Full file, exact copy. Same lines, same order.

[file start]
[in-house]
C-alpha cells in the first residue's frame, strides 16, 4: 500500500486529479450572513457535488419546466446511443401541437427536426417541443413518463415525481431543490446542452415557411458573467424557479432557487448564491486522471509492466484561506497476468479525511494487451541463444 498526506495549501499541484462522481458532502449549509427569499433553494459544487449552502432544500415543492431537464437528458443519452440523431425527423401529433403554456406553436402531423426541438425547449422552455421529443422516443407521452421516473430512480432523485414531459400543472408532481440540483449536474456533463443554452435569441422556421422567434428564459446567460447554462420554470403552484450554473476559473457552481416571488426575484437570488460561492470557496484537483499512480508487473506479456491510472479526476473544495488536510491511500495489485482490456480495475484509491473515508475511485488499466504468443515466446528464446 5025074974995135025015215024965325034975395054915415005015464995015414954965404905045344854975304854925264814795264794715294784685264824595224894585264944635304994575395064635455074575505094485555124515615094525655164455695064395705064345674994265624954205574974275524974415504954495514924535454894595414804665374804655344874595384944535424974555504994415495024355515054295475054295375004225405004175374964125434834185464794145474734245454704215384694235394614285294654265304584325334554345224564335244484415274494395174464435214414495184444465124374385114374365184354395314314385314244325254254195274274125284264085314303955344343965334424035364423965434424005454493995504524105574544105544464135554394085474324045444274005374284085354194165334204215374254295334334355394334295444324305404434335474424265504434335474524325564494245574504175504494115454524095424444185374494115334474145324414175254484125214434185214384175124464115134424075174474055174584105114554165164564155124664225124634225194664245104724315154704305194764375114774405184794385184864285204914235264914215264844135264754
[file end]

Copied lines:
[in-house]
C-alpha cells in the first residue's frame, strides 16, 4: 500500500486529479450572513457535488419546466446511443401541437427536426417541443413518463415525481431543490446542452415557411458573467424557479432557487448564491486522471509492466484561506497476468479525511494487451541463444 498526506495549501499541484462522481458532502449549509427569499433553494459544487449552502432544500415543492431537464437528458443519452440523431425527423401529433403554456406553436402531423426541438425547449422552455421529443422516443407521452421516473430512480432523485414531459400543472408532481440540483449536474456533463443554452435569441422556421422567434428564459446567460447554462420554470403552484450554473476559473457552481416571488426575484437570488460561492470557496484537483499512480508487473506479456491510472479526476473544495488536510491511500495489485482490456480495475484509491473515508475511485488499466504468443515466446528464446 5025074974995135025015215024965325034975395054915415005015464995015414954965404905045344854975304854925264814795264794715294784685264824595224894585264944635304994575395064635455074575505094485555124515615094525655164455695064395705064345674994265624954205574974275524974415504954495514924535454894595414804665374804655344874595384944535424974555504994415495024355515054295475054295375004225405004175374964125434834185464794145474734245454704215384694235394614285294654265304584325334554345224564335244484415274494395174464435214414495184444465124374385114374365184354395314314385314244325254254195274274125284264085314303955344343965334424035364423965434424005454493995504524105574544105544464135554394085474324045444274005374284085354194165334204215374254295334334355394334295444324305404434335474424265504434335474524325564494245574504175504494115454524095424444185374494115334474145324414175254484125214434185214384175124464115134424075174474055174584105114554165164564155124664225124634225194664245104724315154704305194764375114774405184794385184864285204914235264914215264844135264754